I wake up every day at 5 a.m. to write. I greet the lingering darkness, and sit in my office as it gradually fills with the peachy light of sunrise. It’s a habit I started years ago when I was trying to finish revising my first manuscript. It was the only time when both my then-two-year old and my husband were blissfully asleep. I could make my coffee and sit in a quiet pool of light in an otherwise dark world. It was time that belonged to me and no one else. I wouldn’t be asked anything; there would be no one to soothe or hug or assure or engage with. It was time alone, a bubble that lasted an hour or two.
I didn’t feel guilty about taking this time because they were asleep, as they should be. I didn’t feel guilty about taking this time because it didn’t feel like taking at all. It was time that, if anything, I took from my own sleep balance, though after a while I realized that the only way this was a sustainable practice was if I shifted my bedtime significantly earlier. So for the past three years, I am in bed by nine and awake at five. It’s a habit that works.
Over the last year, my family has been less consistently asleep in the morning. I feel resentment every time someone gets up before or with me and encroaches on my time. My frustration kicks every time that someone pads into my office before 6:30 a.m. in the morning, asking for something.
Rationally, I know the child is blameless. Sometimes she wakes up early. She doesn’t want to be alone. More specifically, she wants “mama time,” which I feel obligated to give her because I work full time and she is in childcare. I live in a world that tells me that this is selfishness, this is monstrous, this is flawed. I let other people take care of my child during working hours, five days a week, and it is a privilege to do so (even though we can barely afford it). Even though working is part of what keeps me alive and our family needs the money I earn. Even though I know all of that, a voice says that I am failing her, failing myself and the institution of motherhood, by not being a stay-at-home mom, like mine was.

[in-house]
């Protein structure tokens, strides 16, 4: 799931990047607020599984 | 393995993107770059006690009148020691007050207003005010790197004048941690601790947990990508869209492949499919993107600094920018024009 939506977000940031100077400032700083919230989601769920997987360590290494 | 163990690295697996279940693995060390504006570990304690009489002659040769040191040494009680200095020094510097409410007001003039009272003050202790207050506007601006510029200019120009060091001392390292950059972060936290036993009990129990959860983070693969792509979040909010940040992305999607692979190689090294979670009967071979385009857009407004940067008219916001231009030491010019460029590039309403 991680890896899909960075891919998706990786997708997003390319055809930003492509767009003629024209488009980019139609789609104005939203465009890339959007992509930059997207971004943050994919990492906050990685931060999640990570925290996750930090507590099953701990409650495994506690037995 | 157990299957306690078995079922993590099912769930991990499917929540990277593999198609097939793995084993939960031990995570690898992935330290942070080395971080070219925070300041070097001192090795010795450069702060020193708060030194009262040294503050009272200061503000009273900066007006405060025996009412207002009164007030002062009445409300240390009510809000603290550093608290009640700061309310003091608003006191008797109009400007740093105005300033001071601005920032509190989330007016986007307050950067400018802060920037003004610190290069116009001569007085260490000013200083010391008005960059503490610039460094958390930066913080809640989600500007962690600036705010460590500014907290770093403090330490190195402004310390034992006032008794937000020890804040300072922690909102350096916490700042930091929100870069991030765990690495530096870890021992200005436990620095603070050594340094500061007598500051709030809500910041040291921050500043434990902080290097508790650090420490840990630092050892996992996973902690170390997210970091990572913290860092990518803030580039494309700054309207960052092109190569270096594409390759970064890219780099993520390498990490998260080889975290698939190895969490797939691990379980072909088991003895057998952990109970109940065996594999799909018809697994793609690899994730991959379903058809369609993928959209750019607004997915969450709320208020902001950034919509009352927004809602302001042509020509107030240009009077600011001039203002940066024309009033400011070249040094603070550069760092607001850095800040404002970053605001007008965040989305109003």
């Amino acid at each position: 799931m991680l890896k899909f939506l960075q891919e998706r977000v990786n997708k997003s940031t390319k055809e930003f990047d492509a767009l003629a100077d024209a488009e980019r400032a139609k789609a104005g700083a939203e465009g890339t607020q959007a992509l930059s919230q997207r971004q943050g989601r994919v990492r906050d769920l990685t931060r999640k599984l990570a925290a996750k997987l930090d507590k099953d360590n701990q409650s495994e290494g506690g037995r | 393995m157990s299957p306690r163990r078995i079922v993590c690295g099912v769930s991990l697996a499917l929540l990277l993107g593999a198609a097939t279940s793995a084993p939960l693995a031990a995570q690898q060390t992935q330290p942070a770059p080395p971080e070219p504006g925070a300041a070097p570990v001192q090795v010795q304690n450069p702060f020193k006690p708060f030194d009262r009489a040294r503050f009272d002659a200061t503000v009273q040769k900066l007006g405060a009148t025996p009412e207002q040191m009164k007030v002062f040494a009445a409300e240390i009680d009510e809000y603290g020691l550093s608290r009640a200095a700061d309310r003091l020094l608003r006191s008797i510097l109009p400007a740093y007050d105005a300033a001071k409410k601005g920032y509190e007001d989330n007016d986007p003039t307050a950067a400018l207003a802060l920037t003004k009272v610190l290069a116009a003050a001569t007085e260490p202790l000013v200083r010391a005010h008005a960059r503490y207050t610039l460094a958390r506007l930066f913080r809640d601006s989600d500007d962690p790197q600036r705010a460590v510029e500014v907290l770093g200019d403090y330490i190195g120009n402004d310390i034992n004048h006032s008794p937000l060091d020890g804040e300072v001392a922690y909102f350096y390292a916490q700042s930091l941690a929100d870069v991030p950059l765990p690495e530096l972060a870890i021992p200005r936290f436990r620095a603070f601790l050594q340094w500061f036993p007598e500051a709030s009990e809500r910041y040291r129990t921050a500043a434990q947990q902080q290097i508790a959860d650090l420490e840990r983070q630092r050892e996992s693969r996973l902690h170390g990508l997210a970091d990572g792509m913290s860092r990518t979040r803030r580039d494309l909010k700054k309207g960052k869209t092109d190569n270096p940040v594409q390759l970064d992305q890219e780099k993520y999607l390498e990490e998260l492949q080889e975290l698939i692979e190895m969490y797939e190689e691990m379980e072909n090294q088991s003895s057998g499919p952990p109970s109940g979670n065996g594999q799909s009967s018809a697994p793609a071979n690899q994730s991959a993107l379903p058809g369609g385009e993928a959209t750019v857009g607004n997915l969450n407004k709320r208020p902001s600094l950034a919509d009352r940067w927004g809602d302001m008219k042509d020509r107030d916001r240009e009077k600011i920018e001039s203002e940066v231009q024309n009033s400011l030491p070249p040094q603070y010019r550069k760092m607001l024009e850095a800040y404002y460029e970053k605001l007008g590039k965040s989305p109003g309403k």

The child is also not even five; she’s still separating her identity from my body. I forgive her and I resent her, but the forgiveness weighs more. I know enough to know that it is not a child’s fault for being needy. And I cannot find the discipline or the self-absorption to turn her away with any regularity.
Then there is my husband. He’s been getting up early this year to go to the gym. When he breaks my solitude, I am less forgiving. I love him, but I sometimes resent his intrusion. Particularly if it’s a question or an issue that he needs my help with.
My husband changed diapers, and never refers to staying home with our daughter as “babysitting.” He rarely complains when I leave him home with her to attend writing group, or a friend’s book launch, or even for purely social reasons like dinner or drinks without him. He will do nearly any household chore that I ask him to do. He is a supportive, intelligent, caring partner. And yet. He shares the propensity for what Rufi Thorpe called “the leveraging power of ineptitude,” in her Vela magazine essay, “Mother, Writer, Monster, Maid.” What I mean is, there are many things my husband is capable of doing, and then there are are things he doesn’t believe himself capable of, or has never had to become capable at. I have become more than competent at so much of our domestic lives. Every week, I see another essay or study about the domestic inequality in opposite-sex marriages. Women who live with grown men do more housework than single mothers. Working mothers spend as much time tending to their children as stay-at-home mothers spent in the 1970s. American men don’t have close friendships with other men, using women for emotional labor instead. I recognize some of these inequalities in my marriage, but it has been this way so long between us, I don’t remember when it began.